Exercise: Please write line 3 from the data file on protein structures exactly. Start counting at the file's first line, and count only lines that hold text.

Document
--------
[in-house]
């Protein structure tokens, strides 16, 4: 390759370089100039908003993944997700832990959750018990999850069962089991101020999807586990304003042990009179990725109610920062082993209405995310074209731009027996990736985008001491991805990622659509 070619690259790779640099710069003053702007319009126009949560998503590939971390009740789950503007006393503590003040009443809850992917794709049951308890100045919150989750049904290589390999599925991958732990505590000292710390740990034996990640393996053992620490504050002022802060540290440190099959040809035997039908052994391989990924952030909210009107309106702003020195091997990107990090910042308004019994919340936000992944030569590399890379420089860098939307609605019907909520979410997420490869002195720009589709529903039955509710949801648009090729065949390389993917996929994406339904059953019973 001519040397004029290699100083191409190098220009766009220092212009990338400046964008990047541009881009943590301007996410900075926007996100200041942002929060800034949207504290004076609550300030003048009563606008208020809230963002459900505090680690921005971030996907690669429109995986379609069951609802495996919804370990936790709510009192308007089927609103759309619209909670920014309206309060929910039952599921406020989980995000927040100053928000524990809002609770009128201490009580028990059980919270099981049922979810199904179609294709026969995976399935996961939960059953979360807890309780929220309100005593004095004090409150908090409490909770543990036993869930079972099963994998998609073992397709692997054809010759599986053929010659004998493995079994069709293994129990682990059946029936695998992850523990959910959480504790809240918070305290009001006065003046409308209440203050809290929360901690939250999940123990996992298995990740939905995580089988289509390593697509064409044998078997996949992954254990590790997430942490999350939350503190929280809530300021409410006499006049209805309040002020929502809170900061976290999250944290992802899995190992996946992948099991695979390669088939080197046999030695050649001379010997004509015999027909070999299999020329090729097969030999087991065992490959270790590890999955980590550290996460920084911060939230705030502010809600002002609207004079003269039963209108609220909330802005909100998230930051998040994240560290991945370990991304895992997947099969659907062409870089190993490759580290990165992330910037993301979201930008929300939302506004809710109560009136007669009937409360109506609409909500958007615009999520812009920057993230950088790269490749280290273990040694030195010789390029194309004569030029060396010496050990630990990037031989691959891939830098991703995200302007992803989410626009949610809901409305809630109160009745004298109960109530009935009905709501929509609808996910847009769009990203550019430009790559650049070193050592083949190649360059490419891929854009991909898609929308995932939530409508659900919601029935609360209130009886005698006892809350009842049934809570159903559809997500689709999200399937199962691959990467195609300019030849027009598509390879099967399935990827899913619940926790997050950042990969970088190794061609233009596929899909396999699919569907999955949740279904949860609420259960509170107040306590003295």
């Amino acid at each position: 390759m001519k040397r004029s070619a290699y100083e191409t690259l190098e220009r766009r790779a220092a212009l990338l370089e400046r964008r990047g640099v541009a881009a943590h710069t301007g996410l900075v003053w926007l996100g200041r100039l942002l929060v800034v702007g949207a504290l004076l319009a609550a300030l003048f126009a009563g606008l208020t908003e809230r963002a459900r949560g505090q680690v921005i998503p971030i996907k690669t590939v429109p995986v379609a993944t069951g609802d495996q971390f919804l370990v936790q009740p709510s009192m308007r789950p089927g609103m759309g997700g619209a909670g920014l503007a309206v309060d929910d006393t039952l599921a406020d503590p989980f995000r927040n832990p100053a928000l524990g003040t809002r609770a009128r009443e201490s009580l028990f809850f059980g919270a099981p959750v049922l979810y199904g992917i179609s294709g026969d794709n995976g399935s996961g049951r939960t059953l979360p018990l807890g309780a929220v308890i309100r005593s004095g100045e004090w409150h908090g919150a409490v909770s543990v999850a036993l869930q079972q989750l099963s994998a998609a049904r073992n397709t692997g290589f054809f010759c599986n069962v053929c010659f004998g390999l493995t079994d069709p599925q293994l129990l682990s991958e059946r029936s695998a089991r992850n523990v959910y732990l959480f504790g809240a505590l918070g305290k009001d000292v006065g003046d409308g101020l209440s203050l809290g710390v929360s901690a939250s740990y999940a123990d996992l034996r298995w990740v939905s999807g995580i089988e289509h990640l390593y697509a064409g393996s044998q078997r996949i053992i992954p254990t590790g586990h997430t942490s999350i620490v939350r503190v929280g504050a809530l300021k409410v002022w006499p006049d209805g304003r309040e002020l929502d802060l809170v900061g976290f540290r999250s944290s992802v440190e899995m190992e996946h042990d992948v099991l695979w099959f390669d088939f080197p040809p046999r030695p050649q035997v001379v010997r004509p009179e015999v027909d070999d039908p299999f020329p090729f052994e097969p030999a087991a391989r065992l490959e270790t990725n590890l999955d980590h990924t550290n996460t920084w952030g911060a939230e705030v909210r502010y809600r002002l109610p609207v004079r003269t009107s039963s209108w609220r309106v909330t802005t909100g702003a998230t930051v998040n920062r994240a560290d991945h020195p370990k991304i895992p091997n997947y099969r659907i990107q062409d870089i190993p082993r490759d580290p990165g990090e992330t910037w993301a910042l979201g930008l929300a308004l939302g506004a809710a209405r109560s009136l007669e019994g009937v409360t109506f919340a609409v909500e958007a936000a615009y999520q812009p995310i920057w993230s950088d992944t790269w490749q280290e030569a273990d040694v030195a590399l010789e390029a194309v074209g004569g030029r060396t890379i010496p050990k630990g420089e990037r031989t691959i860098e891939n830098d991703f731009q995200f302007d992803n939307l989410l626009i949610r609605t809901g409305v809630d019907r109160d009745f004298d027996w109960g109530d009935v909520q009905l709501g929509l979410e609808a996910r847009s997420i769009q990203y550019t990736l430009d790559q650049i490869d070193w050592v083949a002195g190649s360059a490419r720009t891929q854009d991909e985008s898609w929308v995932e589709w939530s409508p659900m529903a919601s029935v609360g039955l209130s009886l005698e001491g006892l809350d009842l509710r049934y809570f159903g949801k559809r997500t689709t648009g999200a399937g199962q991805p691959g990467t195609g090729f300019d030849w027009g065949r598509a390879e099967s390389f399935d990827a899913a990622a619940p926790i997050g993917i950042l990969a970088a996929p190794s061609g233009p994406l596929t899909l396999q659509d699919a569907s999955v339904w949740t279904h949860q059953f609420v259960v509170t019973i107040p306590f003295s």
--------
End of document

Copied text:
């Amino acid at each position: 390759m001519k040397r004029s070619a290699y100083e191409t690259l190098e220009r766009r790779a220092a212009l990338l370089e400046r964008r990047g640099v541009a881009a943590h710069t301007g996410l900075v003053w926007l996100g200041r100039l942002l929060v800034v702007g949207a504290l004076l319009a609550a300030l003048f126009a009563g606008l208020t908003e809230r963002a459900r949560g505090q680690v921005i998503p971030i996907k690669t590939v429109p995986v379609a993944t069951g609802d495996q971390f919804l370990v936790q009740p709510s009192m308007r789950p089927g609103m759309g997700g619209a909670g920014l503007a309206v309060d929910d006393t039952l599921a406020d503590p989980f995000r927040n832990p100053a928000l524990g003040t809002r609770a009128r009443e201490s009580l028990f809850f059980g919270a099981p959750v049922l979810y199904g992917i179609s294709g026969d794709n995976g399935s996961g049951r939960t059953l979360p018990l807890g309780a929220v308890i309100r005593s004095g100045e004090w409150h908090g919150a409490v909770s543990v999850a036993l869930q079972q989750l099963s994998a998609a049904r073992n397709t692997g290589f054809f010759c599986n069962v053929c010659f004998g390999l493995t079994d069709p599925q293994l129990l682990s991958e059946r029936s695998a089991r992850n523990v959910y732990l959480f504790g809240a505590l918070g305290k009001d000292v006065g003046d409308g101020l209440s203050l809290g710390v929360s901690a939250s740990y999940a123990d996992l034996r298995w990740v939905s999807g995580i089988e289509h990640l390593y697509a064409g393996s044998q078997r996949i053992i992954p254990t590790g586990h997430t942490s999350i620490v939350r503190v929280g504050a809530l300021k409410v002022w006499p006049d209805g304003r309040e002020l929502d802060l809170v900061g976290f540290r999250s944290s992802v440190e899995m190992e996946h042990d992948v099991l695979w099959f390669d088939f080197p040809p046999r030695p050649q035997v001379v010997r004509p009179e015999v027909d070999d039908p299999f020329p090729f052994e097969p030999a087991a391989r065992l490959e270790t990725n590890l999955d980590h990924t550290n996460t920084w952030g911060a939230e705030v909210r502010y809600r002002l109610p609207v004079r003269t009107s039963s209108w609220r309106v909330t802005t909100g702003a998230t930051v998040n920062r994240a560290d991945h020195p370990k991304i895992p091997n997947y099969r659907i990107q062409d870089i190993p082993r490759d580290p990165g990090e992330t910037w993301a910042l979201g930008l929300a308004l939302g506004a809710a209405r109560s009136l007669e019994g009937v409360t109506f919340a609409v909500e958007a936000a615009y999520q812009p995310i920057w993230s950088d992944t790269w490749q280290e030569a273990d040694v030195a590399l010789e390029a194309v074209g004569g030029r060396t890379i010496p050990k630990g420089e990037r031989t691959i860098e891939n830098d991703f731009q995200f302007d992803n939307l989410l626009i949610r609605t809901g409305v809630d019907r109160d009745f004298d027996w109960g109530d009935v909520q009905l709501g929509l979410e609808a996910r847009s997420i769009q990203y550019t990736l430009d790559q650049i490869d070193w050592v083949a002195g190649s360059a490419r720009t891929q854009d991909e985008s898609w929308v995932e589709w939530s409508p659900m529903a919601s029935v609360g039955l209130s009886l005698e001491g006892l809350d009842l509710r049934y809570f159903g949801k559809r997500t689709t648009g999200a399937g199962q991805p691959g990467t195609g090729f300019d030849w027009g065949r598509a390879e099967s390389f399935d990827a899913a990622a619940p926790i997050g993917i950042l990969a970088a996929p190794s061609g233009p994406l596929t899909l396999q659509d699919a569907s999955v339904w949740t279904h949860q059953f609420v259960v509170t019973i107040p306590f003295s």